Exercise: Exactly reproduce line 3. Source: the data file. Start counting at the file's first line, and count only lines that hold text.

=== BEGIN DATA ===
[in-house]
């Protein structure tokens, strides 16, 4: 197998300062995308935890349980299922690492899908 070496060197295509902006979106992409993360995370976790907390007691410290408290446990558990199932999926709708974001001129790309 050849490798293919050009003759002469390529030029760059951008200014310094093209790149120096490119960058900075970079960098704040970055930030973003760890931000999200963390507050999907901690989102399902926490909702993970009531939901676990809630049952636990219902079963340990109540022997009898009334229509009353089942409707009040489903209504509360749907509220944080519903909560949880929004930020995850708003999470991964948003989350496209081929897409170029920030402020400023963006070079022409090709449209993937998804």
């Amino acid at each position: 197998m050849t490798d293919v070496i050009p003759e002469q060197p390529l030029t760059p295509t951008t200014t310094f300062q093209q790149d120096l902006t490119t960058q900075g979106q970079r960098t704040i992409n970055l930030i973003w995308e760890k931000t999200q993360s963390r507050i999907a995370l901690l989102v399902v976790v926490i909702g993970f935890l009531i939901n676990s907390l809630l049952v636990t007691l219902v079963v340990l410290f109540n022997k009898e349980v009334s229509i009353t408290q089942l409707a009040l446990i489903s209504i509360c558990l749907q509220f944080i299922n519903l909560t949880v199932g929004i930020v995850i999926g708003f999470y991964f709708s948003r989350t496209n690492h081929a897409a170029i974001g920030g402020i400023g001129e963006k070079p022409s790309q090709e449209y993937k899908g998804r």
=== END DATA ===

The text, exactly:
């Amino acid at each position: 197998m050849t490798d293919v070496i050009p003759e002469q060197p390529l030029t760059p295509t951008t200014t310094f300062q093209q790149d120096l902006t490119t960058q900075g979106q970079r960098t704040i992409n970055l930030i973003w995308e760890k931000t999200q993360s963390r507050i999907a995370l901690l989102v399902v976790v926490i909702g993970f935890l009531i939901n676990s907390l809630l049952v636990t007691l219902v079963v340990l410290f109540n022997k009898e349980v009334s229509i009353t408290q089942l409707a009040l446990i489903s209504i509360c558990l749907q509220f944080i299922n519903l909560t949880v199932g929004i930020v995850i999926g708003f999470y991964f709708s948003r989350t496209n690492h081929a897409a170029i974001g920030g402020i400023g001129e963006k070079p022409s790309q090709e449209y993937k899908g998804r």